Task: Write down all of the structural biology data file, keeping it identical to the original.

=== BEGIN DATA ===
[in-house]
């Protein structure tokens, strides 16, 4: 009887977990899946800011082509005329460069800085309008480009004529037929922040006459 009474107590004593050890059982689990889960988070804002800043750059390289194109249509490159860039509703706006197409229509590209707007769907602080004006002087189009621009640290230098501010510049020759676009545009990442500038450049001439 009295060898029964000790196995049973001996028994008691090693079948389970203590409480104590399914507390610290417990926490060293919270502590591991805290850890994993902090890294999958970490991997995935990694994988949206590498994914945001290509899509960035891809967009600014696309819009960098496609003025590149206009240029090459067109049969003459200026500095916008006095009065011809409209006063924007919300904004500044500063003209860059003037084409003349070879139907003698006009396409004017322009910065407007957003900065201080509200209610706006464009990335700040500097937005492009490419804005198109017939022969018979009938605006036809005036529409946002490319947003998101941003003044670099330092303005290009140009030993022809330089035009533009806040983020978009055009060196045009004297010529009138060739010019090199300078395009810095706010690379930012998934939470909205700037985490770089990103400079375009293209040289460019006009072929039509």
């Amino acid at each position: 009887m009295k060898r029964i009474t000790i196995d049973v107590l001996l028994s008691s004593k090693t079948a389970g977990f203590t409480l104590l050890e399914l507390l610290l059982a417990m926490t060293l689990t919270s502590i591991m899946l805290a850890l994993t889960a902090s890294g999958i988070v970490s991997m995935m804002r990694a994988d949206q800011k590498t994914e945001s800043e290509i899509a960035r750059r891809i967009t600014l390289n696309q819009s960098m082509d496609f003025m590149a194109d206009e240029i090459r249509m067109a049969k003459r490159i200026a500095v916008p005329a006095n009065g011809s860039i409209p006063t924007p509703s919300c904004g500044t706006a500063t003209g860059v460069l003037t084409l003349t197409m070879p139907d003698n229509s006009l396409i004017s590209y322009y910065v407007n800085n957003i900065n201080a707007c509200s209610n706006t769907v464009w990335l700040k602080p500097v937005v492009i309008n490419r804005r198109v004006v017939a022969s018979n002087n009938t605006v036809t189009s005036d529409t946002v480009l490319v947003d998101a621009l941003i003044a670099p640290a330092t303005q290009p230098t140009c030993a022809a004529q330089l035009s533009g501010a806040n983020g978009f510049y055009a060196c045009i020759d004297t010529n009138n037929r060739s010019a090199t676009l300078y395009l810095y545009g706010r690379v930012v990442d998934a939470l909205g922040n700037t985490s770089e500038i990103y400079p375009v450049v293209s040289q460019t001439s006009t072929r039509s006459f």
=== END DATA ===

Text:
[in-house]
């Protein structure tokens, strides 16, 4: 009887977990899946800011082509005329460069800085309008480009004529037929922040006459 009474107590004593050890059982689990889960988070804002800043750059390289194109249509490159860039509703706006197409229509590209707007769907602080004006002087189009621009640290230098501010510049020759676009545009990442500038450049001439 009295060898029964000790196995049973001996028994008691090693079948389970203590409480104590399914507390610290417990926490060293919270502590591991805290850890994993902090890294999958970490991997995935990694994988949206590498994914945001290509899509960035891809967009600014696309819009960098496609003025590149206009240029090459067109049969003459200026500095916008006095009065011809409209006063924007919300904004500044500063003209860059003037084409003349070879139907003698006009396409004017322009910065407007957003900065201080509200209610706006464009990335700040500097937005492009490419804005198109017939022969018979009938605006036809005036529409946002490319947003998101941003003044670099330092303005290009140009030993022809330089035009533009806040983020978009055009060196045009004297010529009138060739010019090199300078395009810095706010690379930012998934939470909205700037985490770089990103400079375009293209040289460019006009072929039509």
């Amino acid at each position: 009887m009295k060898r029964i009474t000790i196995d049973v107590l001996l028994s008691s004593k090693t079948a389970g977990f203590t409480l104590l050890e399914l507390l610290l059982a417990m926490t060293l689990t919270s502590i591991m899946l805290a850890l994993t889960a902090s890294g999958i988070v970490s991997m995935m804002r990694a994988d949206q800011k590498t994914e945001s800043e290509i899509a960035r750059r891809i967009t600014l390289n696309q819009s960098m082509d496609f003025m590149a194109d206009e240029i090459r249509m067109a049969k003459r490159i200026a500095v916008p005329a006095n009065g011809s860039i409209p006063t924007p509703s919300c904004g500044t706006a500063t003209g860059v460069l003037t084409l003349t197409m070879p139907d003698n229509s006009l396409i004017s590209y322009y910065v407007n800085n957003i900065n201080a707007c509200s209610n706006t769907v464009w990335l700040k602080p500097v937005v492009i309008n490419r804005r198109v004006v017939a022969s018979n002087n009938t605006v036809t189009s005036d529409t946002v480009l490319v947003d998101a621009l941003i003044a670099p640290a330092t303005q290009p230098t140009c030993a022809a004529q330089l035009s533009g501010a806040n983020g978009f510049y055009a060196c045009i020759d004297t010529n009138n037929r060739s010019a090199t676009l300078y395009l810095y545009g706010r690379v930012v990442d998934a939470l909205g922040n700037t985490s770089e500038i990103y400079p375009v450049v293209s040289q460019t001439s006009t072929r039509s006459f």